News and Events

Rambam Doctors Replace Heart Valve in 97-year-old Man

Publication Date: 6/29/2021 10:30 AM

Doctors in the Unit for Interventional Cardiology at Rambam Health Care Campus recently broke a record they set several months ago by replacing a heart valve for a 97-year-old Haifa resident. The previous record was a similar operation performed successfully on a 95-year-old patient.

(L-R): Dr. Amir Solomonica, Moshe Almani, Dr. Arthur Kerner. Photography courtesy of Rambam HCC.
(L-R): Dr. Amir Solomonica, Moshe Almani, Dr. Arthur Kerner. Photography courtesy of Rambam HCC.

Moshe Almani, an active, articulate man, felt ill and was hospitalized in one of Rambam’s Departments of Internal Medicine due to chest pain and difficulty breathing during light exertion. He underwent a series of tests, and was found to be suffering from severe narrowing of the aortic valve, located between the left ventricle and the aorta. A team of doctors led by Dr. Arthur Kerner, Director of the Unit of Interventional Cardiology, and Dr. Amir Solomonica, a senior physician in the Unit of Interventional Cardiology, held a series of consultations during which it was decided that the best solution was to replace his aortic valve via heart catheterization.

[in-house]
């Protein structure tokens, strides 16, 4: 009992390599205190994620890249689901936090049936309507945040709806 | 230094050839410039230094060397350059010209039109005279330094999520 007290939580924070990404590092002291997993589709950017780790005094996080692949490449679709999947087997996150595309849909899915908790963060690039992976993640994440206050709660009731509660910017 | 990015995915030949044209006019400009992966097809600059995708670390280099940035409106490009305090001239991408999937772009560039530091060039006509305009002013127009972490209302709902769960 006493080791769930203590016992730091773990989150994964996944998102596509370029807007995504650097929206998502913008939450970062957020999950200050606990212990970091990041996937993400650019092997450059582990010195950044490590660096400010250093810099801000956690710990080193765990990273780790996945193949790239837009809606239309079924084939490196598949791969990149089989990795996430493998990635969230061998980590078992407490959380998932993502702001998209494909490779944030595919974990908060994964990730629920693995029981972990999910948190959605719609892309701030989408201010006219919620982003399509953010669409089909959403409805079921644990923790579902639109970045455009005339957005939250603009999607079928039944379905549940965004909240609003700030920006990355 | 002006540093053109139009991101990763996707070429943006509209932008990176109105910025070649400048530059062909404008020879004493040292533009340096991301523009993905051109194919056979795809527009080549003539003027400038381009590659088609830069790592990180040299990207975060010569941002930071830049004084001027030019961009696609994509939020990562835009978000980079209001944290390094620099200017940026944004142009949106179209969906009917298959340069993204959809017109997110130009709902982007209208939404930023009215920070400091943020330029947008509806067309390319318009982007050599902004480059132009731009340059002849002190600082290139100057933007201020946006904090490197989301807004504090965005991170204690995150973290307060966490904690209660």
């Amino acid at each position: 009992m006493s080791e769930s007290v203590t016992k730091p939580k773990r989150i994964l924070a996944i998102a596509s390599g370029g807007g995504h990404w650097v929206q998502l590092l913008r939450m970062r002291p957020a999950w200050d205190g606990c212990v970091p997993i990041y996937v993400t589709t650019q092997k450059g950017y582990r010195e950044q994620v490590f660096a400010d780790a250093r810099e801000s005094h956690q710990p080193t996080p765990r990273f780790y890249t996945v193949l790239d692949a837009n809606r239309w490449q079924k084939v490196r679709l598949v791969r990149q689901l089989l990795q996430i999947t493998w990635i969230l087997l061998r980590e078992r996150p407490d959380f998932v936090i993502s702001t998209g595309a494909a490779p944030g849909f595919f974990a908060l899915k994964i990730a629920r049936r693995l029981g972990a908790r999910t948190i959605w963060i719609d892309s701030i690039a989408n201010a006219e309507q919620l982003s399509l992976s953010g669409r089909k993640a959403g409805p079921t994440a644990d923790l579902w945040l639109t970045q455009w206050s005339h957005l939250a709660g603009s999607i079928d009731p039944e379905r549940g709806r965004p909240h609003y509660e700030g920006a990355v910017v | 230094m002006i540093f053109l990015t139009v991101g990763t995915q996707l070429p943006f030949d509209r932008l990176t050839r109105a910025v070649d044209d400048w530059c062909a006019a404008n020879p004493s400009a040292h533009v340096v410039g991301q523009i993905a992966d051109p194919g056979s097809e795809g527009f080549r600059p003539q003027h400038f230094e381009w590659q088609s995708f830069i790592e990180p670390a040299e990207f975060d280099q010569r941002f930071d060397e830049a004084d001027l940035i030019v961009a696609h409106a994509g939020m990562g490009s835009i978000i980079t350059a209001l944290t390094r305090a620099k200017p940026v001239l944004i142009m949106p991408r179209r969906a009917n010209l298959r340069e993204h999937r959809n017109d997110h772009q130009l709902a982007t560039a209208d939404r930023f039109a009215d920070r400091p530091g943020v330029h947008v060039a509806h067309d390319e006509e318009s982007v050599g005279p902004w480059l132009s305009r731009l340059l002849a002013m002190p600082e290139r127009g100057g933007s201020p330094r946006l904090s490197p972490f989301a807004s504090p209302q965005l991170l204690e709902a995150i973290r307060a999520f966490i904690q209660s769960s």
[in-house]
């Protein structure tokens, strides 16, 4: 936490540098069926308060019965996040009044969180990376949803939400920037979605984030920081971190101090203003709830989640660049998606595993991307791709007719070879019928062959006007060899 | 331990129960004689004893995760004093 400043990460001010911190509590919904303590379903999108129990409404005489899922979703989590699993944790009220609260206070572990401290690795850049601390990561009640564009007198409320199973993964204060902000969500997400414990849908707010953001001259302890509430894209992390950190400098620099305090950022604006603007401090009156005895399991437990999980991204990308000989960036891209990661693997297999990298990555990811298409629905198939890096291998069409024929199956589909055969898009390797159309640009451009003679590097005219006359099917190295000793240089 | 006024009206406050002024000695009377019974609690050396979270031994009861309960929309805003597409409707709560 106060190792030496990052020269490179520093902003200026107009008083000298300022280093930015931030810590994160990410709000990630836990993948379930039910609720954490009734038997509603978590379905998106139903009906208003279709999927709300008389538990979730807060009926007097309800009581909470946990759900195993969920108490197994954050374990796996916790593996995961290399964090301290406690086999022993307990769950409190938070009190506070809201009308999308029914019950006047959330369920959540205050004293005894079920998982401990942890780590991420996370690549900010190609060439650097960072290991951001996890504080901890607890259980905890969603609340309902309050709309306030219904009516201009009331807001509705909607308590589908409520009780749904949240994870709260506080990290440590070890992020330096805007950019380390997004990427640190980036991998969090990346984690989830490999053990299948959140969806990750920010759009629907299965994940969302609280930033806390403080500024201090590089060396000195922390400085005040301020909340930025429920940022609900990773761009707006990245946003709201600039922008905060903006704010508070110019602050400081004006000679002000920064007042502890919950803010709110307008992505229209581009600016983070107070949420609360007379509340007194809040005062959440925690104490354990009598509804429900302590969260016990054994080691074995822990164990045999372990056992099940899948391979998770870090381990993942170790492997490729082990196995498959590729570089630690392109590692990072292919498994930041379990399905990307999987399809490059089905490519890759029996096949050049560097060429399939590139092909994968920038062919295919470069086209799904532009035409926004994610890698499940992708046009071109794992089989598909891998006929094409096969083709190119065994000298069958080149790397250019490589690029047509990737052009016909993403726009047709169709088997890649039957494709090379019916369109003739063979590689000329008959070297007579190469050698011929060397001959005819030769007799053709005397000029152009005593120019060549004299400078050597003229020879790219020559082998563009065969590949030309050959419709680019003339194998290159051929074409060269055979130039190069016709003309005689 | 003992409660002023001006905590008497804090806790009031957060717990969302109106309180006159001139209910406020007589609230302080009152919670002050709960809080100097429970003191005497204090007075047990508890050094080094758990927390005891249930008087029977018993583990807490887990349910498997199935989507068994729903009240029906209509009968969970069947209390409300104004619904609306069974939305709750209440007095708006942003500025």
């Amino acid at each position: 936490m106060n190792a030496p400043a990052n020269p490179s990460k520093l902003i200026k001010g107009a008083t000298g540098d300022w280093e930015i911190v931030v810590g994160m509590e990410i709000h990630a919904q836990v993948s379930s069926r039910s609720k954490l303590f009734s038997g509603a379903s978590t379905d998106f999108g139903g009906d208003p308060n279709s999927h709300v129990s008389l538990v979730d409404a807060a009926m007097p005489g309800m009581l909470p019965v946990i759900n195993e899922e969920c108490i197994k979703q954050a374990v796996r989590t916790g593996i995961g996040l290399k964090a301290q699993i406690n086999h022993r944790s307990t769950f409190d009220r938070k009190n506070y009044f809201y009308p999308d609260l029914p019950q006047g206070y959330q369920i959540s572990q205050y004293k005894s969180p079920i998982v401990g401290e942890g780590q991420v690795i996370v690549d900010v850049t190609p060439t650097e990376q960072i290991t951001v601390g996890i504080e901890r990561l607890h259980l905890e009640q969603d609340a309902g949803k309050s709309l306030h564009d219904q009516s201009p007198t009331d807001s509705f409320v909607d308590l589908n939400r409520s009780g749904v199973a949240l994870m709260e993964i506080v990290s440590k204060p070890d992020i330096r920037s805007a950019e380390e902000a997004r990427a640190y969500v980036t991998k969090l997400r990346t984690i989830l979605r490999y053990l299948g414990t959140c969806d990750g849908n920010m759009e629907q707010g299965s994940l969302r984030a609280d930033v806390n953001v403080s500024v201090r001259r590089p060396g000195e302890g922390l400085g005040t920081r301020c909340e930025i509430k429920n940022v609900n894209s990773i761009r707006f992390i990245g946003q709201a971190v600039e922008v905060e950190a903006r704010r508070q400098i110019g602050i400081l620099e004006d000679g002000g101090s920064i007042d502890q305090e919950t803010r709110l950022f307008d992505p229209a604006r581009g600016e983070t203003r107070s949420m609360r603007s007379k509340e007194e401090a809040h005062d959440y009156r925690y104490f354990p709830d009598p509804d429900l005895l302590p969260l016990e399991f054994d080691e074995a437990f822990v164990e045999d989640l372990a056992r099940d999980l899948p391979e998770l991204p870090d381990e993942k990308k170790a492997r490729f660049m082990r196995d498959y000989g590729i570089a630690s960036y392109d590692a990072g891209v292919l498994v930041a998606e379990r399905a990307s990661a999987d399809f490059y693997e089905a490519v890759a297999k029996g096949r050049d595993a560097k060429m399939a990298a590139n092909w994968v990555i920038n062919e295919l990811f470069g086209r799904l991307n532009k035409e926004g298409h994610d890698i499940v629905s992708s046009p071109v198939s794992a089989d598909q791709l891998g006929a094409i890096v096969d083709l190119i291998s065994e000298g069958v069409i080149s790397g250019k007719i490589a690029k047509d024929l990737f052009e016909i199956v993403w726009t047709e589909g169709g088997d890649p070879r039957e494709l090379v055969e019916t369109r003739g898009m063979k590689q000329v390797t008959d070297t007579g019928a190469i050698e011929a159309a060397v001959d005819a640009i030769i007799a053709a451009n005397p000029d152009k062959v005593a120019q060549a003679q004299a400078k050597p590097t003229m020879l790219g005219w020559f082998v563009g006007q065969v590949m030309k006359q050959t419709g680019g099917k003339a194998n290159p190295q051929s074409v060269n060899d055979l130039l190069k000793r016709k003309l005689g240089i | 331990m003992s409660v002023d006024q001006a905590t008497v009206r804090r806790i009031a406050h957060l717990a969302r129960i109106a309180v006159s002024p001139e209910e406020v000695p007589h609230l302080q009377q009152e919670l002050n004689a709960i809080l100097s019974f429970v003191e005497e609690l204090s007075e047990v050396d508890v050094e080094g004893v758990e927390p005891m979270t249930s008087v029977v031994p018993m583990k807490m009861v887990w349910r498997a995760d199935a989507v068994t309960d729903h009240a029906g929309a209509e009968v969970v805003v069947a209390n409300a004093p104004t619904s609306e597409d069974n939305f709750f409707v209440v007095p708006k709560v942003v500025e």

The catheterization procedure—which lasted for around 50 minutes—was successful, and Moshe experienced no complications. He remained in the intensive care unit over the weekend to make sure he was feeling well and that his condition was continuing to improve.

“Replacing a heart valve in a man approaching one hundred years of age is a complex operation,” notes Dr. Kerner. “The body tissues ‘know’ they are old, so any invasive operation increases the surgical risks involved.”

Says Dr. Solomonica, “When it comes to 97-year-olds, we have reservations when it comes to performing even minimally invasive procedures like this one. We try to determine wheter it is necessary and weigh the benefit against the risks. However, when we saw the condition of Mr. Almani’s valve and took into consideration the facts, including his quite active lifestyle, we decided to go ahead with the catheterization, and can now share that his condition has markedly improved.”